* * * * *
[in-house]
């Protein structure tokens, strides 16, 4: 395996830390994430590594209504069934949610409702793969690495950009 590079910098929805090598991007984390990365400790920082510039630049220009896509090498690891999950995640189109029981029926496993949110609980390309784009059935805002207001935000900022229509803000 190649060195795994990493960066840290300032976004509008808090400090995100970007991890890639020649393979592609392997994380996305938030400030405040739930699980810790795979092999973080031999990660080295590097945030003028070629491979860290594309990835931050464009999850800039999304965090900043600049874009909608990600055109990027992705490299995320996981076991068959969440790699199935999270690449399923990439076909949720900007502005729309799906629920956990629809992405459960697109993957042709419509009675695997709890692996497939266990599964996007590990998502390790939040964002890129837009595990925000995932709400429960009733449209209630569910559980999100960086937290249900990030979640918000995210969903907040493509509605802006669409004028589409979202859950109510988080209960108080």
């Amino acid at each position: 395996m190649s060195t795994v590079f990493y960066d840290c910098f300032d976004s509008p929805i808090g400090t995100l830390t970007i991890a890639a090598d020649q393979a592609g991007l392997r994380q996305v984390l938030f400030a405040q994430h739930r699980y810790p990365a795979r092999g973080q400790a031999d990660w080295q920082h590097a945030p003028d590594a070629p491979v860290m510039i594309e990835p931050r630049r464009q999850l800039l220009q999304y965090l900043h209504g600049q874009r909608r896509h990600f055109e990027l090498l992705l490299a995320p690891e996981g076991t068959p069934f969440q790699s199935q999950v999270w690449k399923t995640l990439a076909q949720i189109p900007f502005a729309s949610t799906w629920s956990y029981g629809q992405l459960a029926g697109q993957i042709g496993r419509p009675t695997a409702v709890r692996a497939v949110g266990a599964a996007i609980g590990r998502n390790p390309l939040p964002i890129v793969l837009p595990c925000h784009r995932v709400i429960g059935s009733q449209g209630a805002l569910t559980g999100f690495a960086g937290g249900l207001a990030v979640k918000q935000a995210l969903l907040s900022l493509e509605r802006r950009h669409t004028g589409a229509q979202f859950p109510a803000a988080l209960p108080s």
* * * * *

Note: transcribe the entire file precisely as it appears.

[in-house]
């Protein structure tokens, strides 16, 4: 395996830390994430590594209504069934949610409702793969690495950009 590079910098929805090598991007984390990365400790920082510039630049220009896509090498690891999950995640189109029981029926496993949110609980390309784009059935805002207001935000900022229509803000 190649060195795994990493960066840290300032976004509008808090400090995100970007991890890639020649393979592609392997994380996305938030400030405040739930699980810790795979092999973080031999990660080295590097945030003028070629491979860290594309990835931050464009999850800039999304965090900043600049874009909608990600055109990027992705490299995320996981076991068959969440790699199935999270690449399923990439076909949720900007502005729309799906629920956990629809992405459960697109993957042709419509009675695997709890692996497939266990599964996007590990998502390790939040964002890129837009595990925000995932709400429960009733449209209630569910559980999100960086937290249900990030979640918000995210969903907040493509509605802006669409004028589409979202859950109510988080209960108080």
């Amino acid at each position: 395996m190649s060195t795994v590079f990493y960066d840290c910098f300032d976004s509008p929805i808090g400090t995100l830390t970007i991890a890639a090598d020649q393979a592609g991007l392997r994380q996305v984390l938030f400030a405040q994430h739930r699980y810790p990365a795979r092999g973080q400790a031999d990660w080295q920082h590097a945030p003028d590594a070629p491979v860290m510039i594309e990835p931050r630049r464009q999850l800039l220009q999304y965090l900043h209504g600049q874009r909608r896509h990600f055109e990027l090498l992705l490299a995320p690891e996981g076991t068959p069934f969440q790699s199935q999950v999270w690449k399923t995640l990439a076909q949720i189109p900007f502005a729309s949610t799906w629920s956990y029981g629809q992405l459960a029926g697109q993957i042709g496993r419509p009675t695997a409702v709890r692996a497939v949110g266990a599964a996007i609980g590990r998502n390790p390309l939040p964002i890129v793969l837009p595990c925000h784009r995932v709400i429960g059935s009733q449209g209630a805002l569910t559980g999100f690495a960086g937290g249900l207001a990030v979640k918000q935000a995210l969903l907040s900022l493509e509605r802006r950009h669409t004028g589409a229509q979202f859950p109510a803000a988080l209960p108080s």